Pick up the pack, and deal out two hands, turning the cards face up as they are dealt. The first card is dealt to the spectator. On the next, perform a Second Deal, giving an Ace to yourself. Deal the next card normally to the spectator. Second Deal an Ace to yourself. Deal the next card normally to the spectator. Deal the next card (an Ace) normally to yourself. Second Deal the next card to the spectator. Finally, deal the next card fairly to yourself — the last Ace.

It is true that the above routine requires some skill in Second Dealing — but, properly presented, you will be given credit for far greater skill.

IN ANTICIPATION By Neil Somerville

Most prediction effects involve a force of some kind, and unless the force is skillfully performed the impact of the effect is considerably lessened. The beauty of the following effect is that no force is used — in fact it is the very freedom of choice given to the spectator that makes the effect so strong.

This is what happens. The performer hands the spectator a pack of cards to examine and shuffle. When they are satisfied that the cards have been well mixed, they are asked to spread them face down on the table and to remove ANY card and place it, still face down, to one side.

The performer then recaps on what has been done, and tells the spectator that before he began the experiment he had a feeling that from out of the entire pack they would remove a certain card. He admits that he might be wrong in this, but he thought that the card they'd remove would be the six of diamonds and he turns over a business card he has been holding and shows the six of diamonds written down.

The spectator is then invited to turn the selected card over for the first time and it proves to be — the six of diamonds!

The method is very simple. The performer uses a marked pack of cards and a thumb writer. Knowing that, the working should now be obvious.

The spectator is given the cards to examine and shuffle and is told to remove one card keeping it face down on the table. The performer simply reads the marking on the back of the card, makes a note of it on the business card with a thumb writer (the initials of the card will do, i.e. 6D), and patters to the effect that he anticipated that the six of diamonds would be the card they'd remove from the pack.

It's as simple as that, and yst to the spectator it's almost a miracle for the spectator knows that he could have removed ANY card from the pack and yet you had anticipated the very card he did remove.

Whilst the above method is perfectly adequate the following variation and embellishment may find favour with some subscribers who have a liking for more sophisticated means for achieving their effects, and also are not averse to a little extra preparation.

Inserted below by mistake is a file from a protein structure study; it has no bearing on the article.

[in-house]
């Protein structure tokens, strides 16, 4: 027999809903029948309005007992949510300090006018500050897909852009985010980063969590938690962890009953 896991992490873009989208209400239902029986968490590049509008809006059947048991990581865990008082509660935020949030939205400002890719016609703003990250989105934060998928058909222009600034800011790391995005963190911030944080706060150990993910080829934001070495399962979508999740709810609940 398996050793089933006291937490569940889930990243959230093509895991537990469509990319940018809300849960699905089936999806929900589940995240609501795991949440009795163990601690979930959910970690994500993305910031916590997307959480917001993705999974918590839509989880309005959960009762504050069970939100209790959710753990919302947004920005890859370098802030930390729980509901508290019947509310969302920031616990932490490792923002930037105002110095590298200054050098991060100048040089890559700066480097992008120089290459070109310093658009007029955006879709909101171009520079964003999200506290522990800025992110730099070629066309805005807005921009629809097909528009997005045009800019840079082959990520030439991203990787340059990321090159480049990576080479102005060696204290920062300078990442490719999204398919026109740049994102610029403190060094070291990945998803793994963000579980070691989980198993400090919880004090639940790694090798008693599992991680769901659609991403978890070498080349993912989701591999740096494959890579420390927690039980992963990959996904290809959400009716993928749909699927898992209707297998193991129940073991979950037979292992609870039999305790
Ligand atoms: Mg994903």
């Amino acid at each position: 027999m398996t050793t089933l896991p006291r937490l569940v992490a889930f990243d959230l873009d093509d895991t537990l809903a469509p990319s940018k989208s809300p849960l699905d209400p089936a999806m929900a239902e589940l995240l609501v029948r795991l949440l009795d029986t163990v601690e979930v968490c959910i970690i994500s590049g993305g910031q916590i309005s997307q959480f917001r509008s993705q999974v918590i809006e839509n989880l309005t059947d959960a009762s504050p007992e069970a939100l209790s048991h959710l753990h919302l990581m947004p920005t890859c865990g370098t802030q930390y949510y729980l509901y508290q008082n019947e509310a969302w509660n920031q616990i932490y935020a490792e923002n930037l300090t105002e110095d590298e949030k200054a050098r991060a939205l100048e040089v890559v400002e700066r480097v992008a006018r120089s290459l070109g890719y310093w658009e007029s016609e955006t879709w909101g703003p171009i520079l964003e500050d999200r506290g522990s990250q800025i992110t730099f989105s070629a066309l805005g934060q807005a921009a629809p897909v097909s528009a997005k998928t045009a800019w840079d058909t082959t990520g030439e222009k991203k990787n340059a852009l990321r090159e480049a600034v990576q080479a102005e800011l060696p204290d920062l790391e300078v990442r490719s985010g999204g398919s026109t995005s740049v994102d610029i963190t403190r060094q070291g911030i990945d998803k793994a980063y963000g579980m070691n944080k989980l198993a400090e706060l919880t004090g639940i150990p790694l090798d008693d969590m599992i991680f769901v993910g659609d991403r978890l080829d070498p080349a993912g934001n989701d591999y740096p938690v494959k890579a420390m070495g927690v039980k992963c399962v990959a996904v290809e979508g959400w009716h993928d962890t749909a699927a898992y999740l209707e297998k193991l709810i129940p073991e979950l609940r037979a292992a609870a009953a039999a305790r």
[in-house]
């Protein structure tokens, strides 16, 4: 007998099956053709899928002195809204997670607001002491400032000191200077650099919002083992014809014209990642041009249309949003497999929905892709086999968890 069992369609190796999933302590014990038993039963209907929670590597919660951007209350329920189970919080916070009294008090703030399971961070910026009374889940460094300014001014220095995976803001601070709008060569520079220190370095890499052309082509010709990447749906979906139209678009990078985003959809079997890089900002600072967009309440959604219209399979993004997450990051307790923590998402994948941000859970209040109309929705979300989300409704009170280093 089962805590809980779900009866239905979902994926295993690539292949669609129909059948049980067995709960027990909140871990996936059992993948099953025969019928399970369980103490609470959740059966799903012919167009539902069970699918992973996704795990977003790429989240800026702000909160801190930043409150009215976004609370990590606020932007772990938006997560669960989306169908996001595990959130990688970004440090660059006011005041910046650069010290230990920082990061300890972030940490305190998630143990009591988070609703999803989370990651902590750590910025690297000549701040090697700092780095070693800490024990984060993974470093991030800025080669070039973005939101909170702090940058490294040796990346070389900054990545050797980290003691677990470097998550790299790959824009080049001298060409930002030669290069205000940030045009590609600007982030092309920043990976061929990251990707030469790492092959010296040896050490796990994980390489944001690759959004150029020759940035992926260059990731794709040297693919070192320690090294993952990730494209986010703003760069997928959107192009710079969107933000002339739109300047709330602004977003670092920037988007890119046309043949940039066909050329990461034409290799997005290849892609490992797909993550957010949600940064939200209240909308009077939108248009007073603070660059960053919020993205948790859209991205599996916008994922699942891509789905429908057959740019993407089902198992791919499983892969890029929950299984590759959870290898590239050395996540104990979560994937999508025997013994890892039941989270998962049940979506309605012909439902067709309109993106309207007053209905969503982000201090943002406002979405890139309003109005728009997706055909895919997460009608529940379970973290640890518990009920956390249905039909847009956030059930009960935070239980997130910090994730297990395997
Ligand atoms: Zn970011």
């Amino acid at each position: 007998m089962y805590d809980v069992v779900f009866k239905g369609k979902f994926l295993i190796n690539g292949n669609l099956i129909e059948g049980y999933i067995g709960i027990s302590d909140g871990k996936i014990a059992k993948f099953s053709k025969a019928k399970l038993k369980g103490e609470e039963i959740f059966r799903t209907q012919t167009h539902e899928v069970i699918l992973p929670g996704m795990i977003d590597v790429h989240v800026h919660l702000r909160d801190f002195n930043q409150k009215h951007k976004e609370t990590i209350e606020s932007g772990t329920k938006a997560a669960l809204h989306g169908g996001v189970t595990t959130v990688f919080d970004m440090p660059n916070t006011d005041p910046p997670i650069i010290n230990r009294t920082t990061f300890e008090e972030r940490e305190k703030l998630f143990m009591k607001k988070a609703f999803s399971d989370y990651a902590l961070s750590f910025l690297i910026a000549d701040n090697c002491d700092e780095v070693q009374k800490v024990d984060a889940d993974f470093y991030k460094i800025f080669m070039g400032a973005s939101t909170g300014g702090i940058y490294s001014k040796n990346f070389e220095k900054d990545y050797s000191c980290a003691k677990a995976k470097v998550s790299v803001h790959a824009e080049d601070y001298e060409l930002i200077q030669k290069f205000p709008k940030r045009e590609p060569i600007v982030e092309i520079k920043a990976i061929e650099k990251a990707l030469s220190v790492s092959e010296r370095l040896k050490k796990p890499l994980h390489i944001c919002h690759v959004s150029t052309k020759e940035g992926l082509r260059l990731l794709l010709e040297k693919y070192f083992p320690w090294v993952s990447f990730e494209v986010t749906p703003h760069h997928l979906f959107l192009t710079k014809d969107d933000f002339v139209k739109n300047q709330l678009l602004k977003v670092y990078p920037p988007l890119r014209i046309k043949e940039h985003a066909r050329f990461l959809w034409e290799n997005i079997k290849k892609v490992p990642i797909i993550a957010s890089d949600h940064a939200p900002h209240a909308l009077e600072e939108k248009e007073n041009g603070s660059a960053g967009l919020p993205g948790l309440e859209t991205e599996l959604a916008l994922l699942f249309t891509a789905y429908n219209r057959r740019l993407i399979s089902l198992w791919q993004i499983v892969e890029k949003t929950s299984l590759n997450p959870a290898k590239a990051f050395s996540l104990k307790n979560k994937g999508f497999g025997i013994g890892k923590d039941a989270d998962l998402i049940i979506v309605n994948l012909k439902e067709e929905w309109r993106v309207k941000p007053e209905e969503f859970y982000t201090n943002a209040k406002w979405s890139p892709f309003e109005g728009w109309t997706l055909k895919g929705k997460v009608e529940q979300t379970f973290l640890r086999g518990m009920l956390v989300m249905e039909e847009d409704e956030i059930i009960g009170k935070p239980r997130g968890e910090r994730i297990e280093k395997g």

You will require a packet of small envelopes into which your business card will fit snugly. From one of these remove about an inch square from the bottom left hand corner of the address side and put the envelope on the bottom of the packet which hides the cut out.

Put a secret mark on the backs of the Ace to ten of diamonds denoting their value — a pack with a geometrical back design will make this a simple matter. These marked cards are returned to the pack so that reading from the top of the face down pack they become every other card. A quick way to do this is to put them on the top and give the pack an in-faro.

Commence the performance by shuffling the cards — false shuffle with faces towards the spectators retaining the set-up. The spectators seeing the face card changing will accept that the cards are well mixed. Put the pack face downwards onto the table.

Remarking that you will make a prediction write the following on your business card. The brackets indicate a space to be filled in later:

You will stop at the

Place it writing side hidden onto the table, and take the packet of envelopes and remove the prepared one. Open it out keeping the cut-out towards yourself and put your prediction card inside so that the space in your message registers with the cut-out. Seal and drop onto the table address side undermost.

Put the pack infront of spectator and ask him to take one card at a time from the top of the pack and to stop any time he wishes. Demonstrate what is required of him by removing the top card and put it onto the table, otherwise he may keep the cards in his hand after removing them and this is not desired.

'When the spectator stops, one of the marked cards will be either on top of the pack, or on top of the pile of cards he has removed. Pick up the envelope and point to the marked card saying, "This is the last card you removed" or "This is the card at which you stopped," whichever applies — at the same time filling in the blank space through the cut-out with your nail writer making your prediction tally with the marked card.

You now put the envelope back onto the table (they will not remember that you even touched it) and pick up the marked card dropping it face upwards onto the table.

Next invite the spectator to turn the top card of both the pack and the pile of the cards he removed and call his attention to the fact that if he had stopped one before or one later the card would have been a different one.

Pick up the envelope and tearing open the end pull the card part-way out. Invite spectator to take the card and read the prediction.